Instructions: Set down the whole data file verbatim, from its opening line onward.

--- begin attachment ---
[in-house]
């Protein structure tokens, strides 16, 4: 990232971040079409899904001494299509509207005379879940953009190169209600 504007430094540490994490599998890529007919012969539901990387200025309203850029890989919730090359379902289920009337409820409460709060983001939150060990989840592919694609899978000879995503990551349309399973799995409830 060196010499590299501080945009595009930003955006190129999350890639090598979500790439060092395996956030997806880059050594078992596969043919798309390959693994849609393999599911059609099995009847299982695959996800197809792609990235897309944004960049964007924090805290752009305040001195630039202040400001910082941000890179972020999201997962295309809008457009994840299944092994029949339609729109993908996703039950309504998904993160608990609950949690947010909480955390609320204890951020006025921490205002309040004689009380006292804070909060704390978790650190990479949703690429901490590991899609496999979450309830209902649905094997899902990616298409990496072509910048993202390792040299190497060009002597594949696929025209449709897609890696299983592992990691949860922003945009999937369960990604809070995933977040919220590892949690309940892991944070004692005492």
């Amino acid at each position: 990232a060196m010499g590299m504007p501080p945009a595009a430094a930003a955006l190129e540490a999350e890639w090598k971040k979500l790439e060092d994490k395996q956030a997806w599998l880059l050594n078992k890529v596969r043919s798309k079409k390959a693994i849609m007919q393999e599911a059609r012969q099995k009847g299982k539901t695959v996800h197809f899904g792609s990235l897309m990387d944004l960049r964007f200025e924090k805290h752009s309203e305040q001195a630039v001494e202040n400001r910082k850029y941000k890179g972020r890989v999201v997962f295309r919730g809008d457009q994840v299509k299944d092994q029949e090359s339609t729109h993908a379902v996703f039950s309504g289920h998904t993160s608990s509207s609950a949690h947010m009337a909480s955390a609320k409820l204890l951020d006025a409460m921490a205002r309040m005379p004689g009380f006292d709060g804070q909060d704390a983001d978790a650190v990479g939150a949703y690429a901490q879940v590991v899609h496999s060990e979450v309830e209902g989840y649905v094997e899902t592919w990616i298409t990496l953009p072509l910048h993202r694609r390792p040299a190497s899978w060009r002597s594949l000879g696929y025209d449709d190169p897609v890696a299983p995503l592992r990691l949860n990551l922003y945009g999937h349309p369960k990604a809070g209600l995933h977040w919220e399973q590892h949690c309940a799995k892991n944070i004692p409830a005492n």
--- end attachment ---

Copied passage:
[in-house]
């Protein structure tokens, strides 16, 4: 990232971040079409899904001494299509509207005379879940953009190169209600 504007430094540490994490599998890529007919012969539901990387200025309203850029890989919730090359379902289920009337409820409460709060983001939150060990989840592919694609899978000879995503990551349309399973799995409830 060196010499590299501080945009595009930003955006190129999350890639090598979500790439060092395996956030997806880059050594078992596969043919798309390959693994849609393999599911059609099995009847299982695959996800197809792609990235897309944004960049964007924090805290752009305040001195630039202040400001910082941000890179972020999201997962295309809008457009994840299944092994029949339609729109993908996703039950309504998904993160608990609950949690947010909480955390609320204890951020006025921490205002309040004689009380006292804070909060704390978790650190990479949703690429901490590991899609496999979450309830209902649905094997899902990616298409990496072509910048993202390792040299190497060009002597594949696929025209449709897609890696299983592992990691949860922003945009999937369960990604809070995933977040919220590892949690309940892991944070004692005492």
């Amino acid at each position: 990232a060196m010499g590299m504007p501080p945009a595009a430094a930003a955006l190129e540490a999350e890639w090598k971040k979500l790439e060092d994490k395996q956030a997806w599998l880059l050594n078992k890529v596969r043919s798309k079409k390959a693994i849609m007919q393999e599911a059609r012969q099995k009847g299982k539901t695959v996800h197809f899904g792609s990235l897309m990387d944004l960049r964007f200025e924090k805290h752009s309203e305040q001195a630039v001494e202040n400001r910082k850029y941000k890179g972020r890989v999201v997962f295309r919730g809008d457009q994840v299509k299944d092994q029949e090359s339609t729109h993908a379902v996703f039950s309504g289920h998904t993160s608990s509207s609950a949690h947010m009337a909480s955390a609320k409820l204890l951020d006025a409460m921490a205002r309040m005379p004689g009380f006292d709060g804070q909060d704390a983001d978790a650190v990479g939150a949703y690429a901490q879940v590991v899609h496999s060990e979450v309830e209902g989840y649905v094997e899902t592919w990616i298409t990496l953009p072509l910048h993202r694609r390792p040299a190497s899978w060009r002597s594949l000879g696929y025209d449709d190169p897609v890696a299983p995503l592992r990691l949860n990551l922003y945009g999937h349309p369960k990604a809070g209600l995933h977040w919220e399973q590892h949690c309940a799995k892991n944070i004692p409830a005492n």